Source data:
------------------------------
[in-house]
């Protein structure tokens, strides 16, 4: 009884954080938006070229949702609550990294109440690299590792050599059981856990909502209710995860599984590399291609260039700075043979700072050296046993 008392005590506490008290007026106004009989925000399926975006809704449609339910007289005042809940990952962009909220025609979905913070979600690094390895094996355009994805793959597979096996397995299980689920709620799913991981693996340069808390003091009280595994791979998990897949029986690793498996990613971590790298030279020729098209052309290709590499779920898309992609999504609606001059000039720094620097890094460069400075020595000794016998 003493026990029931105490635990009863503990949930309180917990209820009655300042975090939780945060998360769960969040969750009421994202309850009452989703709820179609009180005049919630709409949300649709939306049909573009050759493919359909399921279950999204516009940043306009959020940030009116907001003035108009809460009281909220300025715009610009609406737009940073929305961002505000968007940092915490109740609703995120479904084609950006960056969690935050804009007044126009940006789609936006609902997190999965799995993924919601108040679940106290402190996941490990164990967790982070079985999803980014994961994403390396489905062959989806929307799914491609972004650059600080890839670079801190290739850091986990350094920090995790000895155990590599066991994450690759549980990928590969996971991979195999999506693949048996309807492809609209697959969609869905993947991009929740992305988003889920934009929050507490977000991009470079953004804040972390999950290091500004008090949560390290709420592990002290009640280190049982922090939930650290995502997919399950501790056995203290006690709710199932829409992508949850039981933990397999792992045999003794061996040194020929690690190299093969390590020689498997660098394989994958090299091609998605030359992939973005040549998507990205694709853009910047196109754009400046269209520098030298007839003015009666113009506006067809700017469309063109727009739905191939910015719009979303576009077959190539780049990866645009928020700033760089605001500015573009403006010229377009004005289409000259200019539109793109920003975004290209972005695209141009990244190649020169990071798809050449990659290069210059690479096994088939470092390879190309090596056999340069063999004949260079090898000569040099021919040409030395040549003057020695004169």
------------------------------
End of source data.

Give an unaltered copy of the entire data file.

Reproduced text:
[in-house]
């Protein structure tokens, strides 16, 4: 009884954080938006070229949702609550990294109440690299590792050599059981856990909502209710995860599984590399291609260039700075043979700072050296046993 008392005590506490008290007026106004009989925000399926975006809704449609339910007289005042809940990952962009909220025609979905913070979600690094390895094996355009994805793959597979096996397995299980689920709620799913991981693996340069808390003091009280595994791979998990897949029986690793498996990613971590790298030279020729098209052309290709590499779920898309992609999504609606001059000039720094620097890094460069400075020595000794016998 003493026990029931105490635990009863503990949930309180917990209820009655300042975090939780945060998360769960969040969750009421994202309850009452989703709820179609009180005049919630709409949300649709939306049909573009050759493919359909399921279950999204516009940043306009959020940030009116907001003035108009809460009281909220300025715009610009609406737009940073929305961002505000968007940092915490109740609703995120479904084609950006960056969690935050804009007044126009940006789609936006609902997190999965799995993924919601108040679940106290402190996941490990164990967790982070079985999803980014994961994403390396489905062959989806929307799914491609972004650059600080890839670079801190290739850091986990350094920090995790000895155990590599066991994450690759549980990928590969996971991979195999999506693949048996309807492809609209697959969609869905993947991009929740992305988003889920934009929050507490977000991009470079953004804040972390999950290091500004008090949560390290709420592990002290009640280190049982922090939930650290995502997919399950501790056995203290006690709710199932829409992508949850039981933990397999792992045999003794061996040194020929690690190299093969390590020689498997660098394989994958090299091609998605030359992939973005040549998507990205694709853009910047196109754009400046269209520098030298007839003015009666113009506006067809700017469309063109727009739905191939910015719009979303576009077959190539780049990866645009928020700033760089605001500015573009403006010229377009004005289409000259200019539109793109920003975004290209972005695209141009990244190649020169990071798809050449990659290069210059690479096994088939470092390879190309090596056999340069063999004949260079090898000569040099021919040409030395040549003057020695004169």